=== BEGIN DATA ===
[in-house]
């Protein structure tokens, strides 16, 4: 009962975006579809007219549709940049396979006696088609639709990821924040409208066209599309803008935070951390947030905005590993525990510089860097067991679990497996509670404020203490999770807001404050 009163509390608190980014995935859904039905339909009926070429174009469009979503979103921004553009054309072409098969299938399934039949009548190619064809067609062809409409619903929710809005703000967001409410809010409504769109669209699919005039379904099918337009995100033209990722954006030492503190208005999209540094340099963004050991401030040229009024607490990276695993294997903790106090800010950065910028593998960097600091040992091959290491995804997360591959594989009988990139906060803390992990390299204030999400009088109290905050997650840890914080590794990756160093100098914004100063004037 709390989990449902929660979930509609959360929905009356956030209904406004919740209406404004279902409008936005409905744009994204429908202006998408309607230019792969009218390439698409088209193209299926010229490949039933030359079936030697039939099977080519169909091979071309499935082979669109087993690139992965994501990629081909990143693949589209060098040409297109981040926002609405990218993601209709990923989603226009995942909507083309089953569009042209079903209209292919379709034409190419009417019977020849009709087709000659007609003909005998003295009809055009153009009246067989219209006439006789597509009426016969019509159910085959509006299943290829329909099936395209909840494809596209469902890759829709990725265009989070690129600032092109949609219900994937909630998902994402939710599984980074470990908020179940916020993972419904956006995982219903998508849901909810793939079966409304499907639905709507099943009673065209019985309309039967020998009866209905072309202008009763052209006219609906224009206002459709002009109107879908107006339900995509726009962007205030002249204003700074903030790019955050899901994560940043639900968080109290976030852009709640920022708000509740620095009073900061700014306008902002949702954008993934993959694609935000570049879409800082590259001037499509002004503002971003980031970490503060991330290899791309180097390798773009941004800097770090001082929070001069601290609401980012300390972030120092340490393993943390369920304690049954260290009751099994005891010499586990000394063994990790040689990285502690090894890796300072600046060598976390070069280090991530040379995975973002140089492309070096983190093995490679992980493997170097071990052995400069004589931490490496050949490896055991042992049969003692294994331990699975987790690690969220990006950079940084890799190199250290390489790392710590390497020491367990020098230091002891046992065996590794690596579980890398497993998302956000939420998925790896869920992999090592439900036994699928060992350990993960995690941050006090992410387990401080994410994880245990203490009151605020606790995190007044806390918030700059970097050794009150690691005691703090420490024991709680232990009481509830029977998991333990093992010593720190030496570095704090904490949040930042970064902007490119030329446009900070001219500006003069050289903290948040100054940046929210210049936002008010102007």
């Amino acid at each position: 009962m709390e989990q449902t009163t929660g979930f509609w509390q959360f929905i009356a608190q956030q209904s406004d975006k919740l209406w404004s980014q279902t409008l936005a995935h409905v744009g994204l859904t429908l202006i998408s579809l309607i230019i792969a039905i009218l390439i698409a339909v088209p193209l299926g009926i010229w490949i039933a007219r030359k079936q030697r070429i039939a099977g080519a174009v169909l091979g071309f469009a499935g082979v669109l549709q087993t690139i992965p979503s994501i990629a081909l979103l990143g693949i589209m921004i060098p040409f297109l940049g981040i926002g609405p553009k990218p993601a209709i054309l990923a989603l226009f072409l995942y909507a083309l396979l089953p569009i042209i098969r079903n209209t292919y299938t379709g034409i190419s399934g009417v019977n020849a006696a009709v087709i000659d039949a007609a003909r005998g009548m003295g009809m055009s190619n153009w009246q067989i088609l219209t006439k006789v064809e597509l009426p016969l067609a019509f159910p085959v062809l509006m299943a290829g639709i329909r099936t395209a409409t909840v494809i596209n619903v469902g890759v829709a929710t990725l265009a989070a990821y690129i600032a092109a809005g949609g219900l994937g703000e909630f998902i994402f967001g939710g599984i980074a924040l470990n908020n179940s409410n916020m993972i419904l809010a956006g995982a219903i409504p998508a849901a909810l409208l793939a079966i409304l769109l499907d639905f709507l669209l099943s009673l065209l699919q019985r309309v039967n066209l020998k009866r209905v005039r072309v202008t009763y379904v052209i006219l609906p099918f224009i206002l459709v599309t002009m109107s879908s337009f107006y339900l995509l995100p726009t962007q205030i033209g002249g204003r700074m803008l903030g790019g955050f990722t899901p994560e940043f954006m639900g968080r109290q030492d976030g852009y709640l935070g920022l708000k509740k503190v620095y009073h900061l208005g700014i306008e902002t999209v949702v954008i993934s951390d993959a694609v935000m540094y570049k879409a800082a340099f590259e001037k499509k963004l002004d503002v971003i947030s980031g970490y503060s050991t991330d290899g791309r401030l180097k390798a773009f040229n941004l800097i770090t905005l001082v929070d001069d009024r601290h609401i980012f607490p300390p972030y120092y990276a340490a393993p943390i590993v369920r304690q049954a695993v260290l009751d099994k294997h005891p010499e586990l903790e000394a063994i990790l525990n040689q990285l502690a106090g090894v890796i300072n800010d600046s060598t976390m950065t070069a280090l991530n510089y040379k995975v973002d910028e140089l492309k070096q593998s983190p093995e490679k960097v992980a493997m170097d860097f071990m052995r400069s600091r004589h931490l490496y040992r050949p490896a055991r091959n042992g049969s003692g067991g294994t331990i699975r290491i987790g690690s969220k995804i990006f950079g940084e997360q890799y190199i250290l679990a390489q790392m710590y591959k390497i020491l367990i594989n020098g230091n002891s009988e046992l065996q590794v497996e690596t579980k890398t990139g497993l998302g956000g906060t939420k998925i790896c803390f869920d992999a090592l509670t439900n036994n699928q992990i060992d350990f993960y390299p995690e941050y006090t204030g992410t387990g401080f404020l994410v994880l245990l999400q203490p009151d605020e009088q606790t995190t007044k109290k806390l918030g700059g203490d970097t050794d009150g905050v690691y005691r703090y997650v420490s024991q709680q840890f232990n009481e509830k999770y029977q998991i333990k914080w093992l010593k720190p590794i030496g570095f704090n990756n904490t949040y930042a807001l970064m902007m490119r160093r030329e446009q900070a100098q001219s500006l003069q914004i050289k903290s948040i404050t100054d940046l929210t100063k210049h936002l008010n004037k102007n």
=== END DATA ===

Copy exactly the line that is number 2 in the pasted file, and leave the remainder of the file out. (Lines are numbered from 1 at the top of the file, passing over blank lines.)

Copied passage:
């Protein structure tokens, strides 16, 4: 009962975006579809007219549709940049396979006696088609639709990821924040409208066209599309803008935070951390947030905005590993525990510089860097067991679990497996509670404020203490999770807001404050 009163509390608190980014995935859904039905339909009926070429174009469009979503979103921004553009054309072409098969299938399934039949009548190619064809067609062809409409619903929710809005703000967001409410809010409504769109669209699919005039379904099918337009995100033209990722954006030492503190208005999209540094340099963004050991401030040229009024607490990276695993294997903790106090800010950065910028593998960097600091040992091959290491995804997360591959594989009988990139906060803390992990390299204030999400009088109290905050997650840890914080590794990756160093100098914004100063004037 709390989990449902929660979930509609959360929905009356956030209904406004919740209406404004279902409008936005409905744009994204429908202006998408309607230019792969009218390439698409088209193209299926010229490949039933030359079936030697039939099977080519169909091979071309499935082979669109087993690139992965994501990629081909990143693949589209060098040409297109981040926002609405990218993601209709990923989603226009995942909507083309089953569009042209079903209209292919379709034409190419009417019977020849009709087709000659007609003909005998003295009809055009153009009246067989219209006439006789597509009426016969019509159910085959509006299943290829329909099936395209909840494809596209469902890759829709990725265009989070690129600032092109949609219900994937909630998902994402939710599984980074470990908020179940916020993972419904956006995982219903998508849901909810793939079966409304499907639905709507099943009673065209019985309309039967020998009866209905072309202008009763052209006219609906224009206002459709002009109107879908107006339900995509726009962007205030002249204003700074903030790019955050899901994560940043639900968080109290976030852009709640920022708000509740620095009073900061700014306008902002949702954008993934993959694609935000570049879409800082590259001037499509002004503002971003980031970490503060991330290899791309180097390798773009941004800097770090001082929070001069601290609401980012300390972030120092340490393993943390369920304690049954260290009751099994005891010499586990000394063994990790040689990285502690090894890796300072600046060598976390070069280090991530040379995975973002140089492309070096983190093995490679992980493997170097071990052995400069004589931490490496050949490896055991042992049969003692294994331990699975987790690690969220990006950079940084890799190199250290390489790392710590390497020491367990020098230091002891046992065996590794690596579980890398497993998302956000939420998925790896869920992999090592439900036994699928060992350990993960995690941050006090992410387990401080994410994880245990203490009151605020606790995190007044806390918030700059970097050794009150690691005691703090420490024991709680232990009481509830029977998991333990093992010593720190030496570095704090904490949040930042970064902007490119030329446009900070001219500006003069050289903290948040100054940046929210210049936002008010102007």